Why such a sad day? Because it was the last time I'll ever see one of the most iconic and instantly recognisable pieces of British military hardware
flying.The only airworthy Vulcan XH558 will be retired at the end of this season as they've run out of other Vulcans to cannibalise for spares.These
photos were taken at Dunsfold in Surrey (home of our Top Gear program) at the Wings and Wheels day on August 29th this year.It's very last scheduled
display will be at Old Warden (The Shuttleworth Collection) this sunday,then back to it's home of Robin Hood airport at Nottingham where it will be
kept in a taxiable condition.I remember seeing four of these monsters take off together at Scampton (or was it Waddington?) in the 1970s and I've to
this day to hear anything that comes anywhere close to how loud this was (including top fuel dragsters).
This was the last VC10 ever made and is still my all time favourite jet airliner.Modern airliners might be fantastic pieces of engineering,but to me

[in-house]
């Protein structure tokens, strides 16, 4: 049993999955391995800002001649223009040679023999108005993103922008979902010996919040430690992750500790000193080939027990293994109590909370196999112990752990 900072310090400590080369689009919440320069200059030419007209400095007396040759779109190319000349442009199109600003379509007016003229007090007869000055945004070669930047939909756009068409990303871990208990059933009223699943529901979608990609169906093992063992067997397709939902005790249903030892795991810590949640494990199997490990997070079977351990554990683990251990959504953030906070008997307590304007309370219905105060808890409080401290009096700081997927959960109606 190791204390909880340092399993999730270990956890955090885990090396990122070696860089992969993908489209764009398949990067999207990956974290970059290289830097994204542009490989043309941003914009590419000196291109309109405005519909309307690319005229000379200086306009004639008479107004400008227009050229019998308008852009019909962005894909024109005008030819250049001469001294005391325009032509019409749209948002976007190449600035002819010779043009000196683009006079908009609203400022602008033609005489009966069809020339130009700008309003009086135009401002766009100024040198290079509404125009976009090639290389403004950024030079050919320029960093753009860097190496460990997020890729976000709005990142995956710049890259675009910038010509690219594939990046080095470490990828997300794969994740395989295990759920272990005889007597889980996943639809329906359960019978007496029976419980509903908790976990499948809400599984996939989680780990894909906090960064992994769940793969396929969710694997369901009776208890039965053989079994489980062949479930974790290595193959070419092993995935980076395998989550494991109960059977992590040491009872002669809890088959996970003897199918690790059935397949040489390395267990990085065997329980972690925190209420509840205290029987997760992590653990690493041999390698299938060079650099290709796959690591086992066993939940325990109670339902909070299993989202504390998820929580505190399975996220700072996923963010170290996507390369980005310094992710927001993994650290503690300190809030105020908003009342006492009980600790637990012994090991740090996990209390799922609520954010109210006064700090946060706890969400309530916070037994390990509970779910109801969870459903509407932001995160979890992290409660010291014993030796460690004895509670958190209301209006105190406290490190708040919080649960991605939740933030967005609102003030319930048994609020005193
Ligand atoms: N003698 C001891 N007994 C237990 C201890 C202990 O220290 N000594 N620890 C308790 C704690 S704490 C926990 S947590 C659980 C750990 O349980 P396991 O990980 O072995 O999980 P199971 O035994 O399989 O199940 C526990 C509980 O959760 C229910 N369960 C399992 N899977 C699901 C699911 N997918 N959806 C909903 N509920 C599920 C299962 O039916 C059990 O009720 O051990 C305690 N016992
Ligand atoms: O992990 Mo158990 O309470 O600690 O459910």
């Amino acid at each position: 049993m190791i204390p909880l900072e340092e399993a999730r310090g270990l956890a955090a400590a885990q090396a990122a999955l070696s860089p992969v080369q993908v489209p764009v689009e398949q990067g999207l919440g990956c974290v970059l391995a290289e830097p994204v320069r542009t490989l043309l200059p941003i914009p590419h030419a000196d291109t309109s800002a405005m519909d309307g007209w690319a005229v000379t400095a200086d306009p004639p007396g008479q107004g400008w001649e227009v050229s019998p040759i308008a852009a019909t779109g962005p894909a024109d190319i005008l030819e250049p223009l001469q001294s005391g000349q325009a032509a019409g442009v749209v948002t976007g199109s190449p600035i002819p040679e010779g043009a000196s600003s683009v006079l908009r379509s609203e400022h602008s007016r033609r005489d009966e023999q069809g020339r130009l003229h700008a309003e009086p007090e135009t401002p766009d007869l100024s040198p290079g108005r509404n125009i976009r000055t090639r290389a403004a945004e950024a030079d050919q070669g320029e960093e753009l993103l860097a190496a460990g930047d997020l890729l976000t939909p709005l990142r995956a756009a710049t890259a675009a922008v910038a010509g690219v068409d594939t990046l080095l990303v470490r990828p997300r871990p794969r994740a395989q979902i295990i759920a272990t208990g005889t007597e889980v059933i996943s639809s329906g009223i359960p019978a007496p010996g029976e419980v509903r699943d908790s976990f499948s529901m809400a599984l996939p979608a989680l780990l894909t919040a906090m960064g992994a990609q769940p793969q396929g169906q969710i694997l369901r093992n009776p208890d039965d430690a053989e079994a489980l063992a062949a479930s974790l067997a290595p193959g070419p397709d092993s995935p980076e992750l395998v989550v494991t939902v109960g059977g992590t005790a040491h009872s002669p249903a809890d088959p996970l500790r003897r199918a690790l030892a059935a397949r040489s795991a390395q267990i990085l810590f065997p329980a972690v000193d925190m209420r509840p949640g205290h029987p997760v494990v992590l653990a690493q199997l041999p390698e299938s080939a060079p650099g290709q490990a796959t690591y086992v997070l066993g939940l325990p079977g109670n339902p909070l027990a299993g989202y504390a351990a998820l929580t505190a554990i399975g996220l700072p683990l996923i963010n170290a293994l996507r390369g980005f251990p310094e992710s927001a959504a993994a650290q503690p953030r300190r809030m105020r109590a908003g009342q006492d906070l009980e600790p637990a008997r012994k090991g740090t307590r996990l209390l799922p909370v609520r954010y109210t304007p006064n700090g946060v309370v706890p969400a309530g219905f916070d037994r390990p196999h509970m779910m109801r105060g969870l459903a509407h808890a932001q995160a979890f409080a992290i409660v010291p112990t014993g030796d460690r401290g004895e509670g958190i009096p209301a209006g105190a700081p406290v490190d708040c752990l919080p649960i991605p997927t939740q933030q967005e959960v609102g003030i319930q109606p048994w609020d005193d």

are just mass produced tin cans with no heart or soul compared to something like the VC10 that was designed to be as elegant and beautiful as any
airliner has ever been.I seem to remember they were loved by pilots as being fantastic to fly,and when BOAC and British Caledonian were still flying
them I always made a point of watching them take off or land.This one is kept in non-flying condition,so sadly can only be started up and taxied.
I was at a suppliers down south once and they were supporting the Vulcan rebuild and flight certification, there on the repairs shelf next to Hawk,
Tornado and Typhoon parts was a area marked Vulcan and some shiny looking parts had been refurbished.
I said is that the Vulcan, and they said yes, they were refurbishing some parts for it.
Shame what with 3d printing and 6 axis CNC we can't replace the parts and keep our history flying, they should give more lottery grants!
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